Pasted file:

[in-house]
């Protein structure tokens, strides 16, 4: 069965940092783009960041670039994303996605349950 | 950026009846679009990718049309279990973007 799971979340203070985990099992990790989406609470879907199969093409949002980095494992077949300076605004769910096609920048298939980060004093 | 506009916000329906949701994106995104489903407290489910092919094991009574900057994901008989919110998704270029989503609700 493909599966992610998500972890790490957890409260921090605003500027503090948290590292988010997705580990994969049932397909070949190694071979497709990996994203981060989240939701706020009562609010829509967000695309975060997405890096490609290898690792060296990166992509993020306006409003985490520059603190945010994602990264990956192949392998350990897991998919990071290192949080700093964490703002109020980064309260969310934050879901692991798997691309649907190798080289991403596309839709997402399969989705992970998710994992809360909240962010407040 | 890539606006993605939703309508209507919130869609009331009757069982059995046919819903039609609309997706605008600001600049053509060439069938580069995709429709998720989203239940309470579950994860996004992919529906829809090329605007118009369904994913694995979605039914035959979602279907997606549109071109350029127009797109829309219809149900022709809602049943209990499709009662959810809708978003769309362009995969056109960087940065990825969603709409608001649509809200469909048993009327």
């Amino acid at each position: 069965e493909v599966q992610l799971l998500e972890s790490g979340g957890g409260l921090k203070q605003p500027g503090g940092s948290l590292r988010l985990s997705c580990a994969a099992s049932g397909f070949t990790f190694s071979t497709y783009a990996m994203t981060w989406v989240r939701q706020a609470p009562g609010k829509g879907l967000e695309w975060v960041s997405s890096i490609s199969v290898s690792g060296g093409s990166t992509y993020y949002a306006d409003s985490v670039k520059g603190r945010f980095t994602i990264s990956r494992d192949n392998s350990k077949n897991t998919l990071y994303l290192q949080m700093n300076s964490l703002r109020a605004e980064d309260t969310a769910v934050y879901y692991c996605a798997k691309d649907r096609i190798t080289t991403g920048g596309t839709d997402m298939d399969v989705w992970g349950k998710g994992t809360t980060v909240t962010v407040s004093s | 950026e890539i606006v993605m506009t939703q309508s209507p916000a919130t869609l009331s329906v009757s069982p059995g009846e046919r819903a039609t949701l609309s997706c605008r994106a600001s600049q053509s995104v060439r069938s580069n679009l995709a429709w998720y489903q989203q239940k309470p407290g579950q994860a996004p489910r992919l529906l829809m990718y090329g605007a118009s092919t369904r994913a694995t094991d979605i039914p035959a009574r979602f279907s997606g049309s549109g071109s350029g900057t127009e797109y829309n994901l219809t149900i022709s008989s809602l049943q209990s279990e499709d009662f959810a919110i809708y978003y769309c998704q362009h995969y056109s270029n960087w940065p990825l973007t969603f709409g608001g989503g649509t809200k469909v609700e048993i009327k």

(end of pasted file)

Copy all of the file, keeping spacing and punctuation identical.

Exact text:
[in-house]
């Protein structure tokens, strides 16, 4: 069965940092783009960041670039994303996605349950 | 950026009846679009990718049309279990973007 799971979340203070985990099992990790989406609470879907199969093409949002980095494992077949300076605004769910096609920048298939980060004093 | 506009916000329906949701994106995104489903407290489910092919094991009574900057994901008989919110998704270029989503609700 493909599966992610998500972890790490957890409260921090605003500027503090948290590292988010997705580990994969049932397909070949190694071979497709990996994203981060989240939701706020009562609010829509967000695309975060997405890096490609290898690792060296990166992509993020306006409003985490520059603190945010994602990264990956192949392998350990897991998919990071290192949080700093964490703002109020980064309260969310934050879901692991798997691309649907190798080289991403596309839709997402399969989705992970998710994992809360909240962010407040 | 890539606006993605939703309508209507919130869609009331009757069982059995046919819903039609609309997706605008600001600049053509060439069938580069995709429709998720989203239940309470579950994860996004992919529906829809090329605007118009369904994913694995979605039914035959979602279907997606549109071109350029127009797109829309219809149900022709809602049943209990499709009662959810809708978003769309362009995969056109960087940065990825969603709409608001649509809200469909048993009327």
């Amino acid at each position: 069965e493909v599966q992610l799971l998500e972890s790490g979340g957890g409260l921090k203070q605003p500027g503090g940092s948290l590292r988010l985990s997705c580990a994969a099992s049932g397909f070949t990790f190694s071979t497709y783009a990996m994203t981060w989406v989240r939701q706020a609470p009562g609010k829509g879907l967000e695309w975060v960041s997405s890096i490609s199969v290898s690792g060296g093409s990166t992509y993020y949002a306006d409003s985490v670039k520059g603190r945010f980095t994602i990264s990956r494992d192949n392998s350990k077949n897991t998919l990071y994303l290192q949080m700093n300076s964490l703002r109020a605004e980064d309260t969310a769910v934050y879901y692991c996605a798997k691309d649907r096609i190798t080289t991403g920048g596309t839709d997402m298939d399969v989705w992970g349950k998710g994992t809360t980060v909240t962010v407040s004093s | 950026e890539i606006v993605m506009t939703q309508s209507p916000a919130t869609l009331s329906v009757s069982p059995g009846e046919r819903a039609t949701l609309s997706c605008r994106a600001s600049q053509s995104v060439r069938s580069n679009l995709a429709w998720y489903q989203q239940k309470p407290g579950q994860a996004p489910r992919l529906l829809m990718y090329g605007a118009s092919t369904r994913a694995t094991d979605i039914p035959a009574r979602f279907s997606g049309s549109g071109s350029g900057t127009e797109y829309n994901l219809t149900i022709s008989s809602l049943q209990s279990e499709d009662f959810a919110i809708y978003y769309c998704q362009h995969y056109s270029n960087w940065p990825l973007t969603f709409g608001g989503g649509t809200k469909v609700e048993i009327k």